Here comes autumn, with all that implies: renewal, a quickening of the individual and collective pulse, new sights, new sounds, new sensations.
As hard as it is to see summer slip away with its languid joys, the sharp, bright excitements of September compensate for it.
For Inside the Actors Studio the summer was a time of catching up on episodes lost during last winter's strike. Now we're up to speed again, with a parade of guests heading your way: Brooke Shields, Goldie Hawn, Daniel Radcliffe, Dave Chappelle, Anthony Lapaglia, Laura Linney, Ricky Gervais, Christian Slater...for starters.
As we enter our fifteenth season, two startling and, for us, deeply satisfying statistics have emerged: First, the Television Academy informed us as we received our fourteenth Emmy nomination that Inside the Actors Studio has the longest Emmy-Award Nomination streak in television history.
Second, at some point in the coming season, Inside the Actors Studio will become the longest running series in the history of cable television.
Come and celebrate with us, starting with Christian Slater's episode, airing October 13.
Christian's episode marks one of those rare occasions when we taped at another location than our customary one at Pace University in Manhattan. This episode found us nearly 3,000 miles away in the Redcat Theater in Los Angeles's historic Disney Concert Center, with an audience of CalArts students.
This is the third time we've enjoyed CalArts' hospitality, in a valuable and growing relationship between our school and theirs - a collaboration that brings Inside the Actors Studio to their students and enables some of our guests, like Christian, whose schedules preclude a trip to New York, to add their unique presences to our historic series.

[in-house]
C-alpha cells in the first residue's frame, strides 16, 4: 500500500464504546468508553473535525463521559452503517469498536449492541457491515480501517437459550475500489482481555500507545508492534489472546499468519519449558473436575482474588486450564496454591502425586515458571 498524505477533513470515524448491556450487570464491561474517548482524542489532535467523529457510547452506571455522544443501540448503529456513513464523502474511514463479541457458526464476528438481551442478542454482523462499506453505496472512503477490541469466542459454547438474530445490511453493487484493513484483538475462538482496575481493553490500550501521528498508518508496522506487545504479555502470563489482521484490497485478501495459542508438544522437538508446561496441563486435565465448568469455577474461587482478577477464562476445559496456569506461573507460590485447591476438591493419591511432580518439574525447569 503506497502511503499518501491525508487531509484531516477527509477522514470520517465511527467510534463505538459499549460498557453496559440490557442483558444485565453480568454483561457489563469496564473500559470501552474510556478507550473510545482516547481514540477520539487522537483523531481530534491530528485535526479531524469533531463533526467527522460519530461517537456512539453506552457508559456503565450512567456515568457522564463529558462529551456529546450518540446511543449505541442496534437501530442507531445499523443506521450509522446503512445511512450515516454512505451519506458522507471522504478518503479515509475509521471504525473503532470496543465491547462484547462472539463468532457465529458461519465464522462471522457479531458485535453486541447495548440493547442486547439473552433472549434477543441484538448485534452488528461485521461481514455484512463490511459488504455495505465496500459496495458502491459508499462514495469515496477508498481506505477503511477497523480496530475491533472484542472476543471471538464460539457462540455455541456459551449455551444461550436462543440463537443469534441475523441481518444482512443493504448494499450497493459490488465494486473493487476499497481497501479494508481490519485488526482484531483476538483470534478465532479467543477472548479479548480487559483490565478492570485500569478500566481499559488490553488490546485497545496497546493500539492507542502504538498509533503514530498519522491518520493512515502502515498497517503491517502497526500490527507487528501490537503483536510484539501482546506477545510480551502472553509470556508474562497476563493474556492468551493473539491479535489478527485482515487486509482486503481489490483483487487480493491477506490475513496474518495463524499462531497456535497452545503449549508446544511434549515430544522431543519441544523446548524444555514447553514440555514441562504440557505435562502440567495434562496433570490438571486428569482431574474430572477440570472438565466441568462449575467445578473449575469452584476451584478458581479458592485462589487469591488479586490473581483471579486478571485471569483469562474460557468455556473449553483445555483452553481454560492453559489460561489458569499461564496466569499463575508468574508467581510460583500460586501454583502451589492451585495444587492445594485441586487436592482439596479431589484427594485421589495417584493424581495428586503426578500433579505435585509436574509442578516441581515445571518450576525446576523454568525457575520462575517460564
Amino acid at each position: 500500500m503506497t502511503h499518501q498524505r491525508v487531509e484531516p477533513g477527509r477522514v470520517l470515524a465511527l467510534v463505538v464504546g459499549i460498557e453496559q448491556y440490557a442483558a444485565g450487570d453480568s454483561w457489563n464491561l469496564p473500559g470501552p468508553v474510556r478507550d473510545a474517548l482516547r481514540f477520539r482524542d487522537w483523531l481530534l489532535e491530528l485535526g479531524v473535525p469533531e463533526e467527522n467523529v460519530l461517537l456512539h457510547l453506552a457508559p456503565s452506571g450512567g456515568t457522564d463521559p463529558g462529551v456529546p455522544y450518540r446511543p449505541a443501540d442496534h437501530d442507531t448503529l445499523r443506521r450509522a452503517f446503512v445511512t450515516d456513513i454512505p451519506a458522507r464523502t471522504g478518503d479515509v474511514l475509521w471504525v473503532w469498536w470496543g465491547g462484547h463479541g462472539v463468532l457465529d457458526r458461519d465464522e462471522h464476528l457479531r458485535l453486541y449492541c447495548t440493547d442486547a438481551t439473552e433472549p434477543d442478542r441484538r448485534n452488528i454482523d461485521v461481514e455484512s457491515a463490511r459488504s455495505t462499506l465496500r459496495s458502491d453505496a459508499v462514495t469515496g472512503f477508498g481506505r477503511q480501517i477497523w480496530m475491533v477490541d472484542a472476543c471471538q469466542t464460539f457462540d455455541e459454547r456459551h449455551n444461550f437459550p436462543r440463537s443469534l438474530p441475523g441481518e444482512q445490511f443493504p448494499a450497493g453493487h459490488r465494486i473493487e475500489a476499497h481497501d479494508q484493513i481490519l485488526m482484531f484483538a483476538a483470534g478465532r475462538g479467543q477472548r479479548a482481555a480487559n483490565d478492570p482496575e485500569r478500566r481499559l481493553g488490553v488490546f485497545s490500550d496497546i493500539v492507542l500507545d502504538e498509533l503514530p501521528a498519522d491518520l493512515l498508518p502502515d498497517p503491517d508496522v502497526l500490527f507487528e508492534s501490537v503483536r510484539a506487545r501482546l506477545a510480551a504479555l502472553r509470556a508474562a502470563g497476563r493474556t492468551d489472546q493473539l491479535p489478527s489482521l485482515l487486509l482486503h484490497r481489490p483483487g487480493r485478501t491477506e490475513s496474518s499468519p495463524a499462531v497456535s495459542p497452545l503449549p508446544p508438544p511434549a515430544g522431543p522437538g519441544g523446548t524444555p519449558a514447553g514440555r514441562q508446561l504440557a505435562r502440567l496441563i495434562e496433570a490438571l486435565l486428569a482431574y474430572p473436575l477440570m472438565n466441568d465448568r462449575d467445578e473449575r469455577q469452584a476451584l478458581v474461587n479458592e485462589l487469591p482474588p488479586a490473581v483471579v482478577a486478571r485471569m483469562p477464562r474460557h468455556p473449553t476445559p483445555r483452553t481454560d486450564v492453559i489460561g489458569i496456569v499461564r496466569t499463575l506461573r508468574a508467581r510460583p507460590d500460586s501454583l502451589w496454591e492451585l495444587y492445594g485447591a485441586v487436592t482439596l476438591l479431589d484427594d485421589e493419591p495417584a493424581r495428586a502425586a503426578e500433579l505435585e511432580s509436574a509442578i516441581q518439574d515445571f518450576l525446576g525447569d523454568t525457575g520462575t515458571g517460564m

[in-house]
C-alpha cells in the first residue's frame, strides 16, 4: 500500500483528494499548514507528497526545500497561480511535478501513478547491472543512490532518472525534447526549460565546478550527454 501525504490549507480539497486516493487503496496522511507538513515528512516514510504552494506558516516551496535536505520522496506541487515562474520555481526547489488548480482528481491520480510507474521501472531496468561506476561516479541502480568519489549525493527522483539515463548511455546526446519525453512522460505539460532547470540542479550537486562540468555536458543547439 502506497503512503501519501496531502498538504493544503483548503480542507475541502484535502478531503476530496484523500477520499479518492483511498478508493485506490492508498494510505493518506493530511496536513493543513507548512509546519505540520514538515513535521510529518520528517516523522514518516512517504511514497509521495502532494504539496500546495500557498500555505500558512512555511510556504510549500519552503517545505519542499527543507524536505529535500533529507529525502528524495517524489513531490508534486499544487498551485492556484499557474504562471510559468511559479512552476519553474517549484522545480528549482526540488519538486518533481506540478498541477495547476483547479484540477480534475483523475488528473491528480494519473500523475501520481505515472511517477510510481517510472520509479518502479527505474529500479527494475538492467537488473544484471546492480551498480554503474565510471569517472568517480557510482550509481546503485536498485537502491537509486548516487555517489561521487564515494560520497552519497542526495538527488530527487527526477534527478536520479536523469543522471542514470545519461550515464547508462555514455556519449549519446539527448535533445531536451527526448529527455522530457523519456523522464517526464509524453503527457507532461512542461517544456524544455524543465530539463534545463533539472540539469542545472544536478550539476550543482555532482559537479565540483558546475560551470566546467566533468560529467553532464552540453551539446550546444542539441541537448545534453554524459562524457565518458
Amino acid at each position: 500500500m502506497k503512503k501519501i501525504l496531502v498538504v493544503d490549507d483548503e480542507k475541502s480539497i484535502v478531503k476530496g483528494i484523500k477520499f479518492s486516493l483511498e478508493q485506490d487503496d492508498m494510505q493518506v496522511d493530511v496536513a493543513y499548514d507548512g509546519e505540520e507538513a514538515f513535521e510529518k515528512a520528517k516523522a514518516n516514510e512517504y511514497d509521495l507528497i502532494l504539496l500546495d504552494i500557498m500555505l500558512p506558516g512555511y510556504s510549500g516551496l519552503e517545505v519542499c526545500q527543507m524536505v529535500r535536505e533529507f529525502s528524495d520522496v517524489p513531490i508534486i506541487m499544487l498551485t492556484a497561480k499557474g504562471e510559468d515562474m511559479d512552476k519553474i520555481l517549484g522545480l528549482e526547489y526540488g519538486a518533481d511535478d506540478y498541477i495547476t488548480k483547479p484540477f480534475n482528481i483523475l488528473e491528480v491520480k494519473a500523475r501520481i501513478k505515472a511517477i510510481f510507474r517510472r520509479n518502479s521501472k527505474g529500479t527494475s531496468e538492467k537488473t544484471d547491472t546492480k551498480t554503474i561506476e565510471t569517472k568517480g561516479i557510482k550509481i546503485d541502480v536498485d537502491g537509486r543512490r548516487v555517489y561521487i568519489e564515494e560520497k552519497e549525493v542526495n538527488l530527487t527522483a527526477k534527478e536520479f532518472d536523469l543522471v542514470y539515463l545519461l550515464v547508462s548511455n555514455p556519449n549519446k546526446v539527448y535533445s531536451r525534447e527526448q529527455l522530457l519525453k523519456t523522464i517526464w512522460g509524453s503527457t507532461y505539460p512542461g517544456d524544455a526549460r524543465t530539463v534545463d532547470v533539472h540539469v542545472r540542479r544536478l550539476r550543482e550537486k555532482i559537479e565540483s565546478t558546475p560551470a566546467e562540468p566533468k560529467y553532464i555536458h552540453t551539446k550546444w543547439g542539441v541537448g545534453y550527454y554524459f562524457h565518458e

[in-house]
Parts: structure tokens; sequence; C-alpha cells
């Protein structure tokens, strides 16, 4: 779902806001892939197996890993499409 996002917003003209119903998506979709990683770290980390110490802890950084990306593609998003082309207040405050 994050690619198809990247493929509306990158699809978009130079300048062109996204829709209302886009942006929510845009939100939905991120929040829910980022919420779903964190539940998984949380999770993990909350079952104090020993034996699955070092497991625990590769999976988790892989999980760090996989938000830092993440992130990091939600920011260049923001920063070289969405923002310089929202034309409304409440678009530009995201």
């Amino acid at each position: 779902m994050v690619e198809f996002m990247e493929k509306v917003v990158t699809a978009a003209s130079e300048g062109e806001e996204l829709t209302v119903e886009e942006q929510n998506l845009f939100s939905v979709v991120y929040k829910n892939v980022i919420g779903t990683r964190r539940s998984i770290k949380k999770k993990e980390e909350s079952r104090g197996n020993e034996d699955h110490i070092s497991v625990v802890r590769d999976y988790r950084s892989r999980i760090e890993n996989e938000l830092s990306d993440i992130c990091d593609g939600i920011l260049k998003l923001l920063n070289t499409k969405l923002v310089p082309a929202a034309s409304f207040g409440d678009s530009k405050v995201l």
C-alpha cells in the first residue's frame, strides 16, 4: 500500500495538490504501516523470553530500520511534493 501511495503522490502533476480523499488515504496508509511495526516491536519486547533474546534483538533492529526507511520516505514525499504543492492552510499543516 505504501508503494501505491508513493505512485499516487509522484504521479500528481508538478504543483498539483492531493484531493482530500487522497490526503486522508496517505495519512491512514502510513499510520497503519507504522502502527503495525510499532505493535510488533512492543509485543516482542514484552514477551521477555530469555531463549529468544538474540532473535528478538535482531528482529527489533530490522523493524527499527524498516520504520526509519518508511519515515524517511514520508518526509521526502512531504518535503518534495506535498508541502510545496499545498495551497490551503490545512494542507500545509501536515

As you'll see on October 13, Christian is a remarkably knowledgeable, open and often amusing guest. Did you know he's a Frank Sinatra fan? You will when you watch the show, as he gives us very creditable renditions of two Frank Sinatra standards.
And listen to his account of a turning point in his acting training:
"I did this scene from "Orphans" where I was playing the older brother and I'll tell you, I I got into it. I slept in the park, I chose the character's underwear, I went to the thrift store and bought the guy's clothes and I'm telling you, the amount that that enriched me and filled my soul reawakened and reignited the true beauty and gift of what it is that we get to do, as actors. To get to be able to put somebody else's shoes on, to escape from yourself is the greatest gift you could possibly give yourself as an actor." He speaks movingly of the difficult transition between the innocent child actor and the fully responsible adult, when it happens under the scrutiny of the public magnifying glass: "It was tumultuous but, quite honestly, I had gotten addicted to the drama of it. Drama is something that is just as addictive as drugs or alcohol."